Amazon's Kindle Fire and Barnes & Noble's Nook Tablet are now in shoppers' hands, setting off a long-predicted battle.
Amazon's Kindle Fire and Barnes & Noble's Nook Tablet now seem locked in open battle.
For each company, the stakes are very different. Amazon needed to expand upon its already-successful Kindle line, which until this point had centered on a series of gray-scale e-readers, in a way that allowed it to leverage its already-considerable presence in music and video. The result, the 7-inch Kindle Fire, places it in direct competition with other tablets on the market, including Apple's iPad.
Barnes & Noble's Nook Color, released a year ago, offered some key advantages over those original gray-scale Kindles. The release of the Kindle Fire, however, blunted that edge; the bookseller is now relying on its new Nook Tablet to establish parity, at least in customers' eyes, with Amazon's offerings. The Nook Tablet is priced around $50 higher than the Kindle Fire, although Barnes & Noble executives have argued their device possesses advantages in screen quality and memory capacity.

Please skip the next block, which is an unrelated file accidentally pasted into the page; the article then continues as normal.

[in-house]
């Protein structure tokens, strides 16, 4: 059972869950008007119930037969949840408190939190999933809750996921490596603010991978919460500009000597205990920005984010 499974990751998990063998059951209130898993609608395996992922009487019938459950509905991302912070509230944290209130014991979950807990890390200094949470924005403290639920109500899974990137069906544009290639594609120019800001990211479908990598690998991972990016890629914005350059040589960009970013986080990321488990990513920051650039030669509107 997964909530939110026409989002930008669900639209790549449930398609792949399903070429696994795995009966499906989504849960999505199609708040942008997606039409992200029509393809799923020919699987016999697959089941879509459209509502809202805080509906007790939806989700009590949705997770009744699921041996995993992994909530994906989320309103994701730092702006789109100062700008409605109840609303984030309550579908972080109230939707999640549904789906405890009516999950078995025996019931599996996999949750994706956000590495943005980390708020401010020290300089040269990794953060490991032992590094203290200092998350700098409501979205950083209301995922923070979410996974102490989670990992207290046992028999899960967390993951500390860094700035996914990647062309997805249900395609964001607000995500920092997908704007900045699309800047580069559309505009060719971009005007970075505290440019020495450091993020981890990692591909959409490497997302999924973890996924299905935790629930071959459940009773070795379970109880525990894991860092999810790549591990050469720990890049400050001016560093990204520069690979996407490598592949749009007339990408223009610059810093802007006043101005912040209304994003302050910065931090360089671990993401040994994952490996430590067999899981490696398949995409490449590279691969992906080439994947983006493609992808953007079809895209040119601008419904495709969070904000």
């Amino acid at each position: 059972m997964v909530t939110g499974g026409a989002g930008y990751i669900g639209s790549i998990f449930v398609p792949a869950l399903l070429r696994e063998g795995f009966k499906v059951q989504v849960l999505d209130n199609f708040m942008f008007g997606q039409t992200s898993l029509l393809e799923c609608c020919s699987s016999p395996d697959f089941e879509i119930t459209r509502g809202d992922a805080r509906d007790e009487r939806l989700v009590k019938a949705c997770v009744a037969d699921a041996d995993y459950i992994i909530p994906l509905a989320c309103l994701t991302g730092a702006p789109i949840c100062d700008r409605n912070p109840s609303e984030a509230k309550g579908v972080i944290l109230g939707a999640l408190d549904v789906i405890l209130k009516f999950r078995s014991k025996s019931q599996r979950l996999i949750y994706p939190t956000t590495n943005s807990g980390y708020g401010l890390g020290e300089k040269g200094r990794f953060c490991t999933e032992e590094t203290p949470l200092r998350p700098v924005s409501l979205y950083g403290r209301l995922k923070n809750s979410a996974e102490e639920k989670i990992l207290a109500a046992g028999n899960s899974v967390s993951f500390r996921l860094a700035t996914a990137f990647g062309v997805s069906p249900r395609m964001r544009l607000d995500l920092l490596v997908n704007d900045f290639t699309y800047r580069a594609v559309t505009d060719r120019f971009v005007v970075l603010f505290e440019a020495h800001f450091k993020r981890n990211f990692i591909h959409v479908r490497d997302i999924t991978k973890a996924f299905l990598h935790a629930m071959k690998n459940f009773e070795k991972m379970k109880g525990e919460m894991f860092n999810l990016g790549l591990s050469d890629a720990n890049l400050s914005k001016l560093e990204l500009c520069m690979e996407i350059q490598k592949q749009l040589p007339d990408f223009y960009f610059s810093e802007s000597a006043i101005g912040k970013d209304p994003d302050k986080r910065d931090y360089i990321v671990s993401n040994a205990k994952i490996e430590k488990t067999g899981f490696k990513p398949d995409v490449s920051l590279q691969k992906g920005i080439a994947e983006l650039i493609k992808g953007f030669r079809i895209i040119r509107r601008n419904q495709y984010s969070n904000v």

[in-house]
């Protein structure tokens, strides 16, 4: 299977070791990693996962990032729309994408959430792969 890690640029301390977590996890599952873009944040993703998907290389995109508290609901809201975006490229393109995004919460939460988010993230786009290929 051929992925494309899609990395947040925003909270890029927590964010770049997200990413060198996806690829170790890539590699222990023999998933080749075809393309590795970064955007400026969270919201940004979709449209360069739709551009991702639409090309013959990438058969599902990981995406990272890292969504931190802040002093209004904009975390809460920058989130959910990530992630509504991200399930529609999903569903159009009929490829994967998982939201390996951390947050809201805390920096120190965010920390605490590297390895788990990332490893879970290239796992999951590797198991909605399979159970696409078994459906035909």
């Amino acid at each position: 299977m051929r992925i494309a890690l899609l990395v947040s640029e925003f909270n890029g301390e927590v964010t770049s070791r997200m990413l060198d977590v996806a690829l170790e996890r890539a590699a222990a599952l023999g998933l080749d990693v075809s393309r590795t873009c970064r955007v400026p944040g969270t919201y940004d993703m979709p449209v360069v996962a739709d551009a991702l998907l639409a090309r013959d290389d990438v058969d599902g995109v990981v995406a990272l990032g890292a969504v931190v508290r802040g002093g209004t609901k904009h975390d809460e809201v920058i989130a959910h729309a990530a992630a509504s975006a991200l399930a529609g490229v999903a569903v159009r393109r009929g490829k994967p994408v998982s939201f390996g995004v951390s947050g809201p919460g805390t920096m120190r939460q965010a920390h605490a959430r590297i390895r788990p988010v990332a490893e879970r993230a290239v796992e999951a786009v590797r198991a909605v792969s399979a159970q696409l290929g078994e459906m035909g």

Amazon began shipping the Kindle Fire to customers Nov. 14. Barnes & Noble followed suit with the Nook Tablet Nov. 16.
The Kindle Fire features tight integration with Amazon's existing video, music and e-book services, along with its branded Appstore for Android. The 7-inch device also leverages a purpose-built "Amazon Silk" browser that relies on the retailer's cloud architecture to speed Web page rendering. It requires WiFi to access streaming content.
The Nook Tablet, also 7 inches, doesn't offer its own streaming video content, instead relying on partnerships with content companies such as Netflix and Pandora. Barnes & Noble also upgraded its gray-scale Nook Simple Touch with more advanced hardware and a lower price point, placing that end of its line on a similar collision-course with Amazon's recently upgraded gray-scale Kindle devices.
Neither Barnes & Noble nor Amazon releases sales numbers for their respective e-readers, although it's generally assumed that the Kindle maintains a healthy market share lead over the Nook. That being said, the Nook Color managed to carve out some attention and mindshare over the past year. Trust that the two companies, through marketing and other venues, will fight tooth and nail for holiday-shopping dollars, and not only against each other, but also the other color tablets on the market.
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Nicholas Kolakowski is a staff editor at eWEEK, covering Microsoft and other companies in the enterprise space, as well as evolving technology such as tablet PCs. His work has appeared in The Washington Post, Playboy, WebMD, AARP the Magazine, AutoWeek, Washington City Paper, Trader Monthly, and Private Air. He lives in Brooklyn, New York.